RALEIGH, N.C. (AP) - The families of four private security guards whose killing by Iraqi insurgents marked a turning point of the war are ending their lawsuit against the company formerly known as Blackwater.
Family members and the company now called Academi said Friday the confidential settlement ends the case pending before a federal appeals court in Virginia.
Insurgents killed the four men in March 2004 and two of the corpses were hung from a bridge. Images from the scene flashed around the world, triggering a massive U.S. military attack on Fallujah.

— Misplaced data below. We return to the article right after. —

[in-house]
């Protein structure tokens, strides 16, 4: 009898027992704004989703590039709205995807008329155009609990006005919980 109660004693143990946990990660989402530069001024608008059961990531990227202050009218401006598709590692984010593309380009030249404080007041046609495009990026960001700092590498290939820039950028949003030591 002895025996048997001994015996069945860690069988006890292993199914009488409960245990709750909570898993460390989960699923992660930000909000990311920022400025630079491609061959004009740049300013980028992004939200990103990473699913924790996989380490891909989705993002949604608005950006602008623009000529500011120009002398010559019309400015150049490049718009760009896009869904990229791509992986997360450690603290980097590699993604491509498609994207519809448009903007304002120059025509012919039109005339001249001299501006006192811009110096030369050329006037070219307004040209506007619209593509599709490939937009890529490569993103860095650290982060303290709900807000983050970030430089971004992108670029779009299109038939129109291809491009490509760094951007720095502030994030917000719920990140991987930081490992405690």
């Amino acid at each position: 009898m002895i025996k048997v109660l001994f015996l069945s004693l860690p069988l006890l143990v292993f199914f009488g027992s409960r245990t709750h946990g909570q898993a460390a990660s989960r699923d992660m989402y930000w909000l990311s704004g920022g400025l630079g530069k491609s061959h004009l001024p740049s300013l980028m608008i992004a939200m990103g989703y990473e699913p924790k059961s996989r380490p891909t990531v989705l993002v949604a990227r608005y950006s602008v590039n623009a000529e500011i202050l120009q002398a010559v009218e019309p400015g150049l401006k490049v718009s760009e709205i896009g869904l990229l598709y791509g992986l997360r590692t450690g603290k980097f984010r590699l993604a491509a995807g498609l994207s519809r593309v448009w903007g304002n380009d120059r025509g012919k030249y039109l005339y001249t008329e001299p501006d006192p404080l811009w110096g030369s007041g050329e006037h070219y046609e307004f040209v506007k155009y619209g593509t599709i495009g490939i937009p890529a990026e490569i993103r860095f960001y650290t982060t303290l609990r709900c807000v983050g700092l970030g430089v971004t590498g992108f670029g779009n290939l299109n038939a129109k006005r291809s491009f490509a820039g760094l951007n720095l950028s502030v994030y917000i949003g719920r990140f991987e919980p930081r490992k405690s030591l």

The settlement disturbs Jason Helvenston of Orlando, Fla., whose brother was slain guard Scott Helvenston. He says the deal means details of what happened won't be aired in court.
The settlement was first reported Friday by The Virginian-Pilot of Norfolk, Va.
Copyright 2013 The Associated Press. All rights reserved. This material may not be published, broadcast, rewritten or redistributed.
A man is facing attempted abduction charges after police said he tried to grab two juvenile girls and exposed himself.
A lawsuit has been filed on behalf of more than 2,000 EMTs and paramedics who were abruptly laid off over the weekend.
The Portsmouth City Council has set a public hearing for Tuesday, Dec. 17, to talk about a plan to bring a casino to the city.